In both decades there were economic booms, very low unemployment and
inflation, and a rapidly rising stock market. The 1920s ushered in the era of mass
consumption, the automobile became commonplace, and most homes were wired
for electricity and telephones. In the 1990s, perhaps the only major new
household appliance was the PC. The 1920s was a decade of mass production; the
1990s was a decade of customized production. Perhaps the greatest difference
between the decades was that the 1929 stock market crash led to the Great
Depression of the 1930s, while the New Economy that began to take off in the
1990s has continued to soar well into the new millennium.

6. When our country was being settled, there was an acute shortage of agricultural
labor. Over the last hundred years, millions of Americans have left the farms.
How have we managed to feed our growing population with fewer and fewer
The main reason our farmers rapidly became more productive was the major
technological innovations of the second half of the 19
century (outlined in the
answer to question 2). The vast expansion of the railroads during this period
opened huge markets for agricultural products.

7. Today America has the worlds largest economy as well as a very high standard
of living. What factors in our economic history helped make this possible?
We can start with our vast land area, which provided enough acreage for virtually
anyone who wanted to own a farm. Our fledgling industries were protected from
foreign competition by a high protective tariff as well as a wide ocean. The
railroads, rivers, as well as a system of canals, made a national market possible,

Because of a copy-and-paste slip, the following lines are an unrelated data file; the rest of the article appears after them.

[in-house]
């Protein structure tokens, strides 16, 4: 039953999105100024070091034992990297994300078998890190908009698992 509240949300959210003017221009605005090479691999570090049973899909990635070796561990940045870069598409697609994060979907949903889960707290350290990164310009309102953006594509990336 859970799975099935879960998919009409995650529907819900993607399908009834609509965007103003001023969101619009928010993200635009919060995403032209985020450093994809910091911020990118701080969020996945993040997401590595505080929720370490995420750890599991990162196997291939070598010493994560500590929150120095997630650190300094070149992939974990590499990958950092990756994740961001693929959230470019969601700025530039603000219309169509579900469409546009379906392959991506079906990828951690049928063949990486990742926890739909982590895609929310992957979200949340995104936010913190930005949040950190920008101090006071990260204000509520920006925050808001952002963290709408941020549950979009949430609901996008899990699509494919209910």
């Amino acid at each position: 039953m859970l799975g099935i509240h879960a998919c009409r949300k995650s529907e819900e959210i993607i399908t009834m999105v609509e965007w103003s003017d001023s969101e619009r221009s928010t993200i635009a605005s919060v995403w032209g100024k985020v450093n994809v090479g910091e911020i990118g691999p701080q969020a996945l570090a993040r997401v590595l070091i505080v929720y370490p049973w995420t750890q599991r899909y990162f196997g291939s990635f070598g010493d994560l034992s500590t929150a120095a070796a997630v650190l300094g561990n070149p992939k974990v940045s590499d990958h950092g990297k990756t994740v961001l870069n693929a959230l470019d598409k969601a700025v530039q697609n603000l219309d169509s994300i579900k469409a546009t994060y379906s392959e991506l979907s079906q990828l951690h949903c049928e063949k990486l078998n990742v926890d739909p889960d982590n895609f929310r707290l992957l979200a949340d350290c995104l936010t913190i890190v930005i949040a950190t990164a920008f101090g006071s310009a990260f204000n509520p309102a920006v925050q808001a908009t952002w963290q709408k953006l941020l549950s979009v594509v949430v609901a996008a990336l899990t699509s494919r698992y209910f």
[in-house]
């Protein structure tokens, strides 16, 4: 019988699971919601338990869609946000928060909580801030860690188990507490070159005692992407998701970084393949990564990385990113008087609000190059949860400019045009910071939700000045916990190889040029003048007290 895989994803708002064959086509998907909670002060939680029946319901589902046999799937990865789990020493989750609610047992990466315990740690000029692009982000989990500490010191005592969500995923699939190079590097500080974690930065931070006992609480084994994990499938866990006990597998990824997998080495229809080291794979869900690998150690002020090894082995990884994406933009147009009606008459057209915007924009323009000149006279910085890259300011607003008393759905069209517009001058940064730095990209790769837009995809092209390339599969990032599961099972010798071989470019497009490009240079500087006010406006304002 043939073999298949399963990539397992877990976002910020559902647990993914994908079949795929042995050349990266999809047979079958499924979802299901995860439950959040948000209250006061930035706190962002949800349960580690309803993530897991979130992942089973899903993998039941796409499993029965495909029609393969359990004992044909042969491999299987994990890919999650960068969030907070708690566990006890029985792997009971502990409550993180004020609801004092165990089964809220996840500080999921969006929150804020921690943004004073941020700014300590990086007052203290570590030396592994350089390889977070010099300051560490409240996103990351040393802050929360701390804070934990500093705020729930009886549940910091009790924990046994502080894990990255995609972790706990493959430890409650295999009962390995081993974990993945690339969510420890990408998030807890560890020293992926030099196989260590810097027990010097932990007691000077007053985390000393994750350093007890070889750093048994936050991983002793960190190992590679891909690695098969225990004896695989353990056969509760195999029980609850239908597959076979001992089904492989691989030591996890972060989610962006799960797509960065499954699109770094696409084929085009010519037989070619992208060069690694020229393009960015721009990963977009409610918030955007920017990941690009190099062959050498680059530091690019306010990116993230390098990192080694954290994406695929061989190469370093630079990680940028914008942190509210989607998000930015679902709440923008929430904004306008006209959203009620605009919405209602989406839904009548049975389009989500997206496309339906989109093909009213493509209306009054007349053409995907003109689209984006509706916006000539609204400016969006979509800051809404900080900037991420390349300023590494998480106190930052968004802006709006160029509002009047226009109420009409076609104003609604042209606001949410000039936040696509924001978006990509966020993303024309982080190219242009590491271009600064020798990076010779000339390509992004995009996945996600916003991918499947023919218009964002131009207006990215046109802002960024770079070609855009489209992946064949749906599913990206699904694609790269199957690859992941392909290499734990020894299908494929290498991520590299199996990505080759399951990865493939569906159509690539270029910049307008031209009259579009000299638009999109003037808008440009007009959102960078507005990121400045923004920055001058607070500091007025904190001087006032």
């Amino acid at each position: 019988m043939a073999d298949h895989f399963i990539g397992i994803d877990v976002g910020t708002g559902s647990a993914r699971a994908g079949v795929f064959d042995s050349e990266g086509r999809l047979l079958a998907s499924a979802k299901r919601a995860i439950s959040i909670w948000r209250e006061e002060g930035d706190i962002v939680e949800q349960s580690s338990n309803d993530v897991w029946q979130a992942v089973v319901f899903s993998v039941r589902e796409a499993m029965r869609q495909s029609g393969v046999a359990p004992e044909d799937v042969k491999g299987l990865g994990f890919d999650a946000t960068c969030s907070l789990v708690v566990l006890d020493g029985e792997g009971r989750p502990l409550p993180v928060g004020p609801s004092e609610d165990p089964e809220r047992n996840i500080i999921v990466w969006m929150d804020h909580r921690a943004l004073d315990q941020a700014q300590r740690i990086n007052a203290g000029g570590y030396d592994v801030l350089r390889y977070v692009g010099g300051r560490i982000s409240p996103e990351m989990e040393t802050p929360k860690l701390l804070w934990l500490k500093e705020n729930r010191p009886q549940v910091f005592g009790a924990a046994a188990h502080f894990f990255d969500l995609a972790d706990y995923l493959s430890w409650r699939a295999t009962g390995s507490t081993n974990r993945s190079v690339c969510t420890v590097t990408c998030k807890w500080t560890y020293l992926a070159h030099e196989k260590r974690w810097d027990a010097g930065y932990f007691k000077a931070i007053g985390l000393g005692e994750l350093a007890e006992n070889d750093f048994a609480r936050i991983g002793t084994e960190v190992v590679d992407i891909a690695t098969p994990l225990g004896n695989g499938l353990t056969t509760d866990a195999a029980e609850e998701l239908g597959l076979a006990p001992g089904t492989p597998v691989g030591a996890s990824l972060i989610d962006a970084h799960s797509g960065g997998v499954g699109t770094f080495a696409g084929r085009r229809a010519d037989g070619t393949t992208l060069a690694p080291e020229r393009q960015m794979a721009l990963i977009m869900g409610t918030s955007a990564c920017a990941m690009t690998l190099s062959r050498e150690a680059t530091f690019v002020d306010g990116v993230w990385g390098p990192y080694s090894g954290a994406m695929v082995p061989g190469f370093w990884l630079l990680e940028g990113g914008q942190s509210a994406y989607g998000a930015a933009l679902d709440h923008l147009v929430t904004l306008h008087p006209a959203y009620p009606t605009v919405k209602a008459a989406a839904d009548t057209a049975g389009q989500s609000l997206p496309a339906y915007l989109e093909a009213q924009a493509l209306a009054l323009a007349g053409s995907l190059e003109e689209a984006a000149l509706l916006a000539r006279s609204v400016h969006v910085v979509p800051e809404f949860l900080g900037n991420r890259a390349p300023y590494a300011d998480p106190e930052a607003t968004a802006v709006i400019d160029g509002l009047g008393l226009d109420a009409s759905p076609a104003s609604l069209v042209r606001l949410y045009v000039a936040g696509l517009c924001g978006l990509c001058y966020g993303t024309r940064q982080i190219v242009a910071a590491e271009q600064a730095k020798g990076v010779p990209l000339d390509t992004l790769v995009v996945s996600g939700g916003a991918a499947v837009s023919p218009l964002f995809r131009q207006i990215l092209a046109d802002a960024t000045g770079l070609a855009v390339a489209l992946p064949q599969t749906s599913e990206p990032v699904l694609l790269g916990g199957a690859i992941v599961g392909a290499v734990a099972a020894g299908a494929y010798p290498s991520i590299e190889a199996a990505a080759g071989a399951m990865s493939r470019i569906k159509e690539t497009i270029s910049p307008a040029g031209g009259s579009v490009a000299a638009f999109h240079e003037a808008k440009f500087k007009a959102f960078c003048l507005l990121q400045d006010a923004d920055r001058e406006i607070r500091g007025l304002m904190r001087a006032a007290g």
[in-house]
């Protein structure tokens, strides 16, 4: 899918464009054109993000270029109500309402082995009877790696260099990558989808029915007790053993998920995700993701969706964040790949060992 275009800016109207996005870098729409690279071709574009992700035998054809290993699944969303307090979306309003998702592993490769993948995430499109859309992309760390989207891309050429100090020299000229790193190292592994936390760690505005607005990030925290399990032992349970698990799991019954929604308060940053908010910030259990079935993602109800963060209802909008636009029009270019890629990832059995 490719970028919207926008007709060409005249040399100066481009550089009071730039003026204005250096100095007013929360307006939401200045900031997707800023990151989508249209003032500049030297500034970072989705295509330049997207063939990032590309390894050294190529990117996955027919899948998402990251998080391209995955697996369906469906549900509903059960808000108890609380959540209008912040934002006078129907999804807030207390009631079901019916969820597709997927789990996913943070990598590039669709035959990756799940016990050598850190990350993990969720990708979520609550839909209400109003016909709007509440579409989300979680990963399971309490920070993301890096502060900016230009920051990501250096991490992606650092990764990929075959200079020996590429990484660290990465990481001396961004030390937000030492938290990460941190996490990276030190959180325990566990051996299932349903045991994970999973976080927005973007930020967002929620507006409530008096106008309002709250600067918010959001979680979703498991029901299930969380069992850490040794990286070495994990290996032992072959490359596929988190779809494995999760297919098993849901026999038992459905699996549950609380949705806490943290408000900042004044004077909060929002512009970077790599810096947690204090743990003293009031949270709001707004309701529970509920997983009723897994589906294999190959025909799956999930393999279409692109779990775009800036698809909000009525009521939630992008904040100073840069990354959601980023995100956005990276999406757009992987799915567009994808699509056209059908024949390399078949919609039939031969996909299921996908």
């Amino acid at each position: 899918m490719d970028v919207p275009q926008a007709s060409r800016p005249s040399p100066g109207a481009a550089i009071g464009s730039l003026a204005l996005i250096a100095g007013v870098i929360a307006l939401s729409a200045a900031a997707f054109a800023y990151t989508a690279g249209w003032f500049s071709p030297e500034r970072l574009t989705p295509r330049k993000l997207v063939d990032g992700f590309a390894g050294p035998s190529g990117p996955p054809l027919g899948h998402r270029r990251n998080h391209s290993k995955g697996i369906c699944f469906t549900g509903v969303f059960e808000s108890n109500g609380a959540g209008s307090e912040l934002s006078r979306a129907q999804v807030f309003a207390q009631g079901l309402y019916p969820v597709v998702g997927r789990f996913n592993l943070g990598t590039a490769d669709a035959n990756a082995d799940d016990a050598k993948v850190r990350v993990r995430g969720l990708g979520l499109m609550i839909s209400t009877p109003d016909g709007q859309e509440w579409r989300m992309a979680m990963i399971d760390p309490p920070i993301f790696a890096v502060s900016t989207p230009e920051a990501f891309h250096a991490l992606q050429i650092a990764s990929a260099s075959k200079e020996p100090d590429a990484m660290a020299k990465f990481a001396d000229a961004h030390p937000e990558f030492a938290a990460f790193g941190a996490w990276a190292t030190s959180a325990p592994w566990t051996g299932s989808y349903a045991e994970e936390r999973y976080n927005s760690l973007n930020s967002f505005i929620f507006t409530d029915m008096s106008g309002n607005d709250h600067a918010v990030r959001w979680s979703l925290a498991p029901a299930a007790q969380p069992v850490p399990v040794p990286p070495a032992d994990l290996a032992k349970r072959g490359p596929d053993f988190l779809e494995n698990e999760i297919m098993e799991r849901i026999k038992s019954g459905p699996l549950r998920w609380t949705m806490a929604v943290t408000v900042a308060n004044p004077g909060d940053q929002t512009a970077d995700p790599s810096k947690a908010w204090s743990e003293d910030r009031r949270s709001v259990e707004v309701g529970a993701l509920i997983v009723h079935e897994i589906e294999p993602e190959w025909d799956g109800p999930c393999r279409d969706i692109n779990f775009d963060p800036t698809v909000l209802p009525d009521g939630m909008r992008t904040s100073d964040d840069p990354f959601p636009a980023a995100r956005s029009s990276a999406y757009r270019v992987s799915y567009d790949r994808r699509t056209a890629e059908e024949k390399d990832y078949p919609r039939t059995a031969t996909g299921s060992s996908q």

and, in addition, connected our farmers and manufacturers to world markets.
American manufacturers were helped by foreign investors, enabling us to expand
our industrial output much faster. Most significant, the United States was a single
national market using a single currency, with no internal barriers like protective
tariffs to inhibit the movement of goods and services between states. The federal
government, which initially intervened in our economy mainly to provide tariff
protection to manufacturers, did not interfere with the industrialization process.
Later, beginning with the New Deal during the Great Depression, the government
did intervene to stimulate the economy, to fight inflation, and to provide a social
safety net to most Americans.

8. List the main ways the new economy (since the early 1990s) differs from the
old economy.

The new economy differs from the old economy in four basic ways: faster rates of
technological change and productivity growth, and lower inflation and
unemployment. It is marked by deregulation, lower tax rates, and a growing
federal government budget surplus (as opposed to huge deficits). It is a time of
economic boom and rapidly rising stock prices. It is an expansion that set an all-
time record of 107 consecutive months in February, 2000. The 1990s was the
decade of computerization in both households and businesses, and the beginning
of the age of the Internet.

9. To what degree has the U.S. economy recovered from the Great Recession?

Answers should include references to the unemployment rate, total employment
(and/or employment by sector), the rate of economic growth, and the current state
of the economy, e.g. consumer and business optimism.